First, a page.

One of the presentations at the ELPUB 2008 Conference was Paper 378 by Gunther Eysenbach, entitled: “Preserving the scholarly record with WebCite(R) (www.webcitation.org): an archiving system for long-term digital preservation of cited webpages”. It’s a fascinating article. Excerpts (from a 12-page PDF):
From page 2/12:
WebCite is a tool specifically designed to be used by authors, readers, editors and publishers of scholarly material, allowing them to permanently archive cited “non-journal” Web material, such as cited homepages, wiki pages, blogs, draft papers accessible on the web, “grey” PDF reports, news reports etc. To prevent “link rot”, authors simply have to cite the WebCite snapshot ID and/or a link to the permanent WebCite URL, in addition to citing the original URL.
From page 3/12:
In 2005, the first journal [Journal of Medical Internet Research] announced using WebCite routinely 13, and dozens of other journals followed suit. Biomed Central, publisher of hundreds of open access journals, has been using WebCite routinely since 2005 (all URLs cited in Biomed Central articles are automatically archived by WebCite)2.
From page 10/12:
WebCite aims to make Internet material (any sort of digital objects) more “citable”, long-term accessible, and hence more acceptable for scholarly purposes. Without WebCite, Internet citations are deemed ephemeral and therefore are often frowned upon by authors and editors. However, it does not make much sense to ignore opinions, ideas, draft papers, or data published on the Internet (including wikis and blogs), not acknowledging them only because they are not “formally” published, and because they are difficult to cite. The reality is that in the age of the Internet, “publication” is a continuum, and it makes little sense to not cite (therefore acknowledge) for example the idea of a scholarly blogger, the collective wisdom of a wiki, ideas from an online discussion paper, or data from an online accessible dataset only because online material is not deemed “citable”.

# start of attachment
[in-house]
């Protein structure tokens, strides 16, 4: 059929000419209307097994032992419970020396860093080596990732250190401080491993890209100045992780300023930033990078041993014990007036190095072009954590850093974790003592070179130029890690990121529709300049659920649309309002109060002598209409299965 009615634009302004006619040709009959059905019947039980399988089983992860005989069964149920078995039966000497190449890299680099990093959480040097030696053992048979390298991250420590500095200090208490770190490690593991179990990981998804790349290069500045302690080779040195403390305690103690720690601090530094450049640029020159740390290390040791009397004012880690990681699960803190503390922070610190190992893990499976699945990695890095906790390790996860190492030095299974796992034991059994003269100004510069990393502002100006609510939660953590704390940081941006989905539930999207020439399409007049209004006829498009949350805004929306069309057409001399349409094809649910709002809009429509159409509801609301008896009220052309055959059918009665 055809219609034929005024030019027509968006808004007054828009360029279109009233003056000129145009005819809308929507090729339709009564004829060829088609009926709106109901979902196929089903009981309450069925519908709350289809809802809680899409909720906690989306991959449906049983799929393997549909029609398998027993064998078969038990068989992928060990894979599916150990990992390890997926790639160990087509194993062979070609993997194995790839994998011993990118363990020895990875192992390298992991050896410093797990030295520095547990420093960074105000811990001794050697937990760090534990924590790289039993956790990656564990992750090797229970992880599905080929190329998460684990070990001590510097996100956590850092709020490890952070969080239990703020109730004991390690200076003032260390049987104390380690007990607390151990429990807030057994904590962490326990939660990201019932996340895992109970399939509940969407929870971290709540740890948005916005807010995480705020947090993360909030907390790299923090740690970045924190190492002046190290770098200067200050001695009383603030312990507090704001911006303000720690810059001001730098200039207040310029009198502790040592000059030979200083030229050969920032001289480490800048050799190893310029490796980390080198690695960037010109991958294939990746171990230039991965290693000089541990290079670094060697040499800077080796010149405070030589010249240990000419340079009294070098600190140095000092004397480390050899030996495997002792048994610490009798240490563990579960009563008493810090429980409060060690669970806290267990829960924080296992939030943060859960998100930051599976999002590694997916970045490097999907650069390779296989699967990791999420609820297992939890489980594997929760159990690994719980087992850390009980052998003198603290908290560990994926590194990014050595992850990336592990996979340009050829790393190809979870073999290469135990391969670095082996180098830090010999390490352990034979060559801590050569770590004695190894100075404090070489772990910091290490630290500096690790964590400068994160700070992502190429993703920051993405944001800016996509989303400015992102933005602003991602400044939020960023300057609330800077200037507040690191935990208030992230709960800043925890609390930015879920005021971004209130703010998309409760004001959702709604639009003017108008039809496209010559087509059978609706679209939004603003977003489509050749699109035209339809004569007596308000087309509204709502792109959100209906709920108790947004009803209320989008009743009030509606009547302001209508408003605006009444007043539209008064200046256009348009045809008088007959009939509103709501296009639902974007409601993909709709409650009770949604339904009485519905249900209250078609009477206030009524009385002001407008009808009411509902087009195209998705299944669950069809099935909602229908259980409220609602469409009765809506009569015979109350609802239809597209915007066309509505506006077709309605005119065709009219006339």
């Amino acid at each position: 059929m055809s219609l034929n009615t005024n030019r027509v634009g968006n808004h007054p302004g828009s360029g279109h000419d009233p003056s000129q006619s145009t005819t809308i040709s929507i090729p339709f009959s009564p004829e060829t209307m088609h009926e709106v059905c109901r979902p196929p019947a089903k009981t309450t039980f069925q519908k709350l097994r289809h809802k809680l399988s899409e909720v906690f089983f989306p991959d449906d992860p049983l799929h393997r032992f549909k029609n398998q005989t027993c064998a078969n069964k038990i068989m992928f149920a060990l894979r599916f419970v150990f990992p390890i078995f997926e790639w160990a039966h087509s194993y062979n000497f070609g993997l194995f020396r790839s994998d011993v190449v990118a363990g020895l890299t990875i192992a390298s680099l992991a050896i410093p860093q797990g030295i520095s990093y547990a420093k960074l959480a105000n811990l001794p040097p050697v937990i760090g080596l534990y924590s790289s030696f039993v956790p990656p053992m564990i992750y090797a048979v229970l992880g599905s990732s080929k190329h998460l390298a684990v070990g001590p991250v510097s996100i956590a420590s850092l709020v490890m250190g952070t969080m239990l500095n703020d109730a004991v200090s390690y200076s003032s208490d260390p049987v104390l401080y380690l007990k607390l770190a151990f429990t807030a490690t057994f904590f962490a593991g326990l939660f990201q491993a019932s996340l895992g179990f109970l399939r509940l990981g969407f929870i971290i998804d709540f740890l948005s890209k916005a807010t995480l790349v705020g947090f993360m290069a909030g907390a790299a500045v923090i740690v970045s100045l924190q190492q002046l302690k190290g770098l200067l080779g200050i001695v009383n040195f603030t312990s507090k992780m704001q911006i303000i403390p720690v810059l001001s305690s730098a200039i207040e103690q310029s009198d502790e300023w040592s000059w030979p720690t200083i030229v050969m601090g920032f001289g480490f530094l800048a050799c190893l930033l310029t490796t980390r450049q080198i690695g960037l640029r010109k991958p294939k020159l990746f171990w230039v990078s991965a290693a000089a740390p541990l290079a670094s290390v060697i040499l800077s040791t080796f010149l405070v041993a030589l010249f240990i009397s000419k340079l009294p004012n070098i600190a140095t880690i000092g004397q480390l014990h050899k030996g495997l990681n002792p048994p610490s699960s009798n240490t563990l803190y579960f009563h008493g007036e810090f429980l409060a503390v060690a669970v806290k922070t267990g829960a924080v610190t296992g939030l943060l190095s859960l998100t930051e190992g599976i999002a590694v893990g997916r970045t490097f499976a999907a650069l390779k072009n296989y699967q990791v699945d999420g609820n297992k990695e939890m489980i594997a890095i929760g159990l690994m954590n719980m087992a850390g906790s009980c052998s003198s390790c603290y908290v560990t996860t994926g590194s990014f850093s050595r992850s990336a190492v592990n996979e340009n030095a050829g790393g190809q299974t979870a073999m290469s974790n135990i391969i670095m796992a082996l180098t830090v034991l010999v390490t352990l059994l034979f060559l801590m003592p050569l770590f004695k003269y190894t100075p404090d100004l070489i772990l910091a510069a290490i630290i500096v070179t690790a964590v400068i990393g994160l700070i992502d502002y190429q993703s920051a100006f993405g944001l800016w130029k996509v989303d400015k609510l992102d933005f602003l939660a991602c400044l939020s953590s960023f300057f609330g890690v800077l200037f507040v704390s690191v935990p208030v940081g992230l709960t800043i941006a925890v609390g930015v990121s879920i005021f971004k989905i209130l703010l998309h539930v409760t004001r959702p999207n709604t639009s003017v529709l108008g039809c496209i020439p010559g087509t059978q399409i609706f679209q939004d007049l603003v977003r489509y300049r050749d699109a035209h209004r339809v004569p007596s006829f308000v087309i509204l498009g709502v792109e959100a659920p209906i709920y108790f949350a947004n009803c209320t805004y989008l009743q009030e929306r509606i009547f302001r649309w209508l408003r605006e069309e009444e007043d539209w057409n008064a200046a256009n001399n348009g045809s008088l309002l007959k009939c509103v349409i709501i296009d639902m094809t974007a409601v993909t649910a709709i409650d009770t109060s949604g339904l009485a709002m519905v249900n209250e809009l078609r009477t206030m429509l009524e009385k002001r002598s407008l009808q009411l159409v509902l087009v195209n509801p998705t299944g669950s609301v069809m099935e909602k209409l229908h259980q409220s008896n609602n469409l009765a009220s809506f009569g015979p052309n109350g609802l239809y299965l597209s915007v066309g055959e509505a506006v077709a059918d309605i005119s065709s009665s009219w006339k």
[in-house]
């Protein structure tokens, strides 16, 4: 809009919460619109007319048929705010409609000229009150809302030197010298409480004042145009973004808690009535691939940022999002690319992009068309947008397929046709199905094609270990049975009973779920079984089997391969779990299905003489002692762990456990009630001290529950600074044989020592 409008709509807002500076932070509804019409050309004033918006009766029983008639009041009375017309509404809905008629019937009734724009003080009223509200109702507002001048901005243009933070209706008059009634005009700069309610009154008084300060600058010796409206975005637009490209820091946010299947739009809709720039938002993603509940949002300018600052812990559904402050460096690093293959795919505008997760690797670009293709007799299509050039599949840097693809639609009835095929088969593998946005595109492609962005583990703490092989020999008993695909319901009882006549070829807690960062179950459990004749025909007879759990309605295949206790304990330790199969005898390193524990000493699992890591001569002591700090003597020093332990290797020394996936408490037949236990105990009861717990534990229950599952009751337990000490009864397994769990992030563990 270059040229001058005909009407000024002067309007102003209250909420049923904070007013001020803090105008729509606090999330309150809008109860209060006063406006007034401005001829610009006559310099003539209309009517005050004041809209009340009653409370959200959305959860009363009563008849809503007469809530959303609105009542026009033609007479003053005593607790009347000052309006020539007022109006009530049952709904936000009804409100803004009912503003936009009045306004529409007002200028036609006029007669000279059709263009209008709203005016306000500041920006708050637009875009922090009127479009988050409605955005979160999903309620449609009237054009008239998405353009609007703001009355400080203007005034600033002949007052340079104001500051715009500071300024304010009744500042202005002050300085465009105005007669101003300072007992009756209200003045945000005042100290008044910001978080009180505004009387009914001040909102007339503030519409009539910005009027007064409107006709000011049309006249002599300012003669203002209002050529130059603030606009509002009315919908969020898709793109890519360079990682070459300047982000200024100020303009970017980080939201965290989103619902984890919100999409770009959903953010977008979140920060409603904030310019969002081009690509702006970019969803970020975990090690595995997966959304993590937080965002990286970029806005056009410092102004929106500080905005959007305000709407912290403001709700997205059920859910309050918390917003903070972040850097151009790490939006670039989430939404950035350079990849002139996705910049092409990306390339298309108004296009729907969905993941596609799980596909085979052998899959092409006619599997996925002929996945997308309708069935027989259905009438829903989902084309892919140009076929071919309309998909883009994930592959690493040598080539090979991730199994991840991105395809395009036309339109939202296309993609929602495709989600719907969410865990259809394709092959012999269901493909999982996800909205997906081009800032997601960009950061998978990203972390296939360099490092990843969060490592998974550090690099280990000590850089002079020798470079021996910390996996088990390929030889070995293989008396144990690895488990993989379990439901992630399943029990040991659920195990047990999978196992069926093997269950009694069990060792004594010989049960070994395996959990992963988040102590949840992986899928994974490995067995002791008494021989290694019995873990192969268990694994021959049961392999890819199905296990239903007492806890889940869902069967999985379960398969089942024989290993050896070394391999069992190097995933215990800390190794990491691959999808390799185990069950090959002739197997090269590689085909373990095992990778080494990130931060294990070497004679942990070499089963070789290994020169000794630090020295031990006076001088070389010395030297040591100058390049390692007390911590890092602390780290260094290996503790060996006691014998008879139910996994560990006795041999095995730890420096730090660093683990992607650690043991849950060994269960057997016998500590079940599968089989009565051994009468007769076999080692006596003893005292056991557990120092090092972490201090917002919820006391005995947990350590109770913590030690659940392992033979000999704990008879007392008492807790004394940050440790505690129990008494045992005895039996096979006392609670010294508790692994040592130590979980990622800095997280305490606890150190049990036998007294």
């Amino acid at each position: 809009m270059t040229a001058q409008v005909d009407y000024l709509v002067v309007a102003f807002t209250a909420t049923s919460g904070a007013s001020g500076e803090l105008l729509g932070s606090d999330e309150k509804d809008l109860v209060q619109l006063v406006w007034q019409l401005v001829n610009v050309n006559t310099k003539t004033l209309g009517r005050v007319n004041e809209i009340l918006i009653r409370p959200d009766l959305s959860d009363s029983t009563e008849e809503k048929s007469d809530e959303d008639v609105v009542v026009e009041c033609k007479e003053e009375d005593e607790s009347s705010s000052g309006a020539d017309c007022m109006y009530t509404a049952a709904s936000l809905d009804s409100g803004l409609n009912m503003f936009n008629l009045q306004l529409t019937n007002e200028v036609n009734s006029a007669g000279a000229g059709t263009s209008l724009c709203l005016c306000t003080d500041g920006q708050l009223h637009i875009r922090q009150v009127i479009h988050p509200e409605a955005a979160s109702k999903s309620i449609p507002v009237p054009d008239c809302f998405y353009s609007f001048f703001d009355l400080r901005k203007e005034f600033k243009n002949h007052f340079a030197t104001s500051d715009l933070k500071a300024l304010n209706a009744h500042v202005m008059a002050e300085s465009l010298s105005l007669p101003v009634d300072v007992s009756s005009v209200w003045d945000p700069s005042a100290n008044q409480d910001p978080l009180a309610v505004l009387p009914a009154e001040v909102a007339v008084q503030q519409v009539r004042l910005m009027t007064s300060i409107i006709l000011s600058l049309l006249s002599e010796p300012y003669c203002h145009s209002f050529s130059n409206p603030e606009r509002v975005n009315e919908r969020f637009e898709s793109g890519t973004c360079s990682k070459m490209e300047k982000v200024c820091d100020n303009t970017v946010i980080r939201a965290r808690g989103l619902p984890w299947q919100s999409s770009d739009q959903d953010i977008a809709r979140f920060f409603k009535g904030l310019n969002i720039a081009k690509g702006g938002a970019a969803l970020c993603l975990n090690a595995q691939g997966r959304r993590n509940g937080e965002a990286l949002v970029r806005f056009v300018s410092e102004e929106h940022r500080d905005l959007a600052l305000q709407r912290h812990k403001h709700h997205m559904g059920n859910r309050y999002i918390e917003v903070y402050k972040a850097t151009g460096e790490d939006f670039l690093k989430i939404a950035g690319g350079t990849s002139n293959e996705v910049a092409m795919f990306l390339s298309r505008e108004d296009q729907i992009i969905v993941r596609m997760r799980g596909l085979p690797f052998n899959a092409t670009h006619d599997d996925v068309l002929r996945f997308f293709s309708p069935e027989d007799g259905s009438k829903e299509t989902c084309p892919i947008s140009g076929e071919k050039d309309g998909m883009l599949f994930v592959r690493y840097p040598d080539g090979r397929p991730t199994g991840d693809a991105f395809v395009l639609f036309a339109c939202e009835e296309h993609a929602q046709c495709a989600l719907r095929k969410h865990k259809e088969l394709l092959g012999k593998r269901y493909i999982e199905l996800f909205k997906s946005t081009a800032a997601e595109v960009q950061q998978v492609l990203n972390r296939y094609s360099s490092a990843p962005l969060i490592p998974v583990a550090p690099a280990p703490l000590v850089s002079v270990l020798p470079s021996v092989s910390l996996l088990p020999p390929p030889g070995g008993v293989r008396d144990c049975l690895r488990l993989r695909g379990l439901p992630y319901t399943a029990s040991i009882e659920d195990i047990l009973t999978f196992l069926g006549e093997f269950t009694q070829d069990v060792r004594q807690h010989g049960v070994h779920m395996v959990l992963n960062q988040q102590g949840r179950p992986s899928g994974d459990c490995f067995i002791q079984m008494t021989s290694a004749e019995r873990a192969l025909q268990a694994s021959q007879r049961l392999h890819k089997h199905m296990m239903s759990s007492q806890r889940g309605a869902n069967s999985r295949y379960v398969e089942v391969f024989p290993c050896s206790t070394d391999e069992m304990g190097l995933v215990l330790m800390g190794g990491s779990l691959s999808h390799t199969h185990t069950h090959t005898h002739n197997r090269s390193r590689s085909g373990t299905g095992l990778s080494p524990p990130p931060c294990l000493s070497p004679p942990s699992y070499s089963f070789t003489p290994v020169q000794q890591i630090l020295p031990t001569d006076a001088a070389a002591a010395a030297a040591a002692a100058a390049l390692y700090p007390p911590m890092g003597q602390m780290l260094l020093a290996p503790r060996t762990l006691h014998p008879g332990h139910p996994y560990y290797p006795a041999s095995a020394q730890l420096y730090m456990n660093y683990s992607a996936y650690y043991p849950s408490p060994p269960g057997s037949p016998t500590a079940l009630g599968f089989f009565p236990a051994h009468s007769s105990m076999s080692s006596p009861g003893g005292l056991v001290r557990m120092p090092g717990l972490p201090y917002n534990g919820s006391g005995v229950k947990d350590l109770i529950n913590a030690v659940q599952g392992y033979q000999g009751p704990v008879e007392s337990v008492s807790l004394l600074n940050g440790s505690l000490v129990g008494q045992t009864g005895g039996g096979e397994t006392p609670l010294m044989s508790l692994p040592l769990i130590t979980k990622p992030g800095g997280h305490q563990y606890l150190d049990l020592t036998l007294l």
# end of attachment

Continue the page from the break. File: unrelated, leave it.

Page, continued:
From page 11/12:
While the primary pathway in the WebCite system is third-party initiated archiving (triggered by a citing author), WebCite also provides a very simple mechanism for authors to self-archive their own work.
From page 11/12:
WebCite puts the initiation of the archiving process into the hands of the scientific community, who – by virtue of citing it – decides what is considered worthy archiving.
From note 2, page 11/12:
It is important to understand that WebCite focuses on documents exclusively available on the web, not documents such as journal articles which can be assumed to be archived in libraries.
I’ve recently used WebCite to avoid any risk of “link rot” for three links that were included in my post Review of “The Access Principle”. These links have been added at the bottom of my review (and, a “Cite this page!” button has also been added at the bottom of my review, just in case someone might decide to cite it).
I’ve also recently tried WebCite as a means of self-archiving a few posts in this blog, as follows:
These posts were selected because they provide data that might be cited in the future. They also serve to illustrate the usefulness of WebCite. The planned enhancements of WebCite that are outlined in Gunther Eysenbach’s article should increase its utility even more.